Schnitzel with Mushroom Sauce
Inspired by our favourite German restaurant a classic Jaeger Schnitzel served with bratkartoffeln.
- For the schnitzel
- chicken or turkey breast of pre cut schnitzel pieces - approx 600g
- flour - roughly 50g
- beaten eggs - 2
- wholemeal bread - 3 slices
- herb salt - 1/2 teaspoon
- white pepper - sprinkling
- butter and oil for cooking
- For Potatoes
- diced potatoes - 1/2 cup per person
- white onions - 2 small or 1 large
- speck or diced bacon - 250g
- chopped parsley ,fresh or frozen - 2 tablespoons
- herb salt and pepper
- For Mushroom Sauce
- brown mushrooms - 300g
- creme fraiche - 250ml
- vegetable or chicken stock - 100ml
- freshly ground black pepper
- balsamic vinegar - 1 tablesspoon
- chopped parsley ,fresh or frozen - 1 tablespoon
Preparing the Schnitzel
- Fill the sink with soapy water to make it easy to clean your hands. Have a clean plate ready to store the uncooked schnitzel.
- You will need 3 separate bowls. In bowl one add the flour and mix in the herb salt and pepper. In bowl 2 add the beaten eggs. Turn the bread into breadcrumbs, I use a food processor for this and add it into bowl 3. (You can use shop bought breadcrumbs. I like homemade wholemeal breadcrumbs better probably as they soak up more of the butter).
- If you have whole chicken or turkey breasts follow the step in the note below.
- Coat your schnitzel pieces first in the bowl of flour, ensure that you get an even coating and dust off any excess. I dip all of the pieces into the flour first as this creates slightly less mess. Then in turn dip each piece of schnitzel into the egg and finally into breadcrumbs, put on the plate and then repeat until all pieces have been breaded. Cover with cling film until ready to cook later.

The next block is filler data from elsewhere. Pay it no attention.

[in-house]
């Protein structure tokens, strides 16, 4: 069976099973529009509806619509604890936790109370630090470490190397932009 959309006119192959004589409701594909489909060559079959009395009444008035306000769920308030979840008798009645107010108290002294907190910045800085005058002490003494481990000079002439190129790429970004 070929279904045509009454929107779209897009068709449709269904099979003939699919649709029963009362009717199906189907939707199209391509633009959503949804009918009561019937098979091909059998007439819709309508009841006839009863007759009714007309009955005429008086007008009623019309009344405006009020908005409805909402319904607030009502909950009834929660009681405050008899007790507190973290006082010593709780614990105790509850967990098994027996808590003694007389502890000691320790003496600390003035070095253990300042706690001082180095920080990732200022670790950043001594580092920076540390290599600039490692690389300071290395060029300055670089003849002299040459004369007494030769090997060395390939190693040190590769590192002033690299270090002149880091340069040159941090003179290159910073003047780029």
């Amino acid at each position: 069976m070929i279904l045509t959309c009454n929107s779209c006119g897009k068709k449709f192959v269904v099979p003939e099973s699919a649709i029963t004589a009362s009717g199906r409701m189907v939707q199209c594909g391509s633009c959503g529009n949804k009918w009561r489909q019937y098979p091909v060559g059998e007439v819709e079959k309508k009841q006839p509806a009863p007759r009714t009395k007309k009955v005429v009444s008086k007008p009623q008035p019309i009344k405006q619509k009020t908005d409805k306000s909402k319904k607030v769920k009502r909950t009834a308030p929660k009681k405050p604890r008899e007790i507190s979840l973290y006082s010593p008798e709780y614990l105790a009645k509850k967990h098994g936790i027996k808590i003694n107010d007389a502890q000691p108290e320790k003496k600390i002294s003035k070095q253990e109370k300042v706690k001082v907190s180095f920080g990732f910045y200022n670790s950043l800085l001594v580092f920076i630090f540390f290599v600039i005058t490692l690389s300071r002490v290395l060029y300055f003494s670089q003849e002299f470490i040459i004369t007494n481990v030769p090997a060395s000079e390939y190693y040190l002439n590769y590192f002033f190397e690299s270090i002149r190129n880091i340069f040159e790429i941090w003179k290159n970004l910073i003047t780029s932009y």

For Potatoes, Bratkartoffeln
- Peel potatoes and dice into approx 1.5 cm pieces. Boil for 10 minutes in a saucepan of water with a pinch of salt. Once cooked drain the potatoes throughly.
- Whilst the potatoes are cooking thinly slice the onions and fry them gently in a large frying pan with a tablespoon of oil.
- Once the onions are starting to go soft add the diced bacon and fry for 2 to 3 minutes before adding the drained partly cooked potatoes. Don't stir the potatoes too much a bit of brown colour in them is what you are aiming for. Season with a little salt and pepper. If they start to stick to the pan you may need to add a little more oil. Just before serving add some chopped parsley. They take 5 to minutes to fry. Can be kept warm on a low heat until the schnitzel is ready.
For the mushroom sauce
- Clean and slice the mushrooms. As mushrooms absorb lots of water wipe with a moist cloth to remove any dirt to stop them getting too waterlogged.
- In a saucepan melt the butter, the add the mushrooms and lightly stir to coat them in the butter. Cook on a low heat stirring occasionally until the mushrooms have softened, approx 5 minutes.
- Make up the stock following the instructions of the packet (you won't need to use all of the stock from a stock pot but can safe it for use in another dish e.g soup)
- Add all of the other sauce ingredients and simmer gently until you are ready to serve the schnitzel. Adjust seasoning to taste.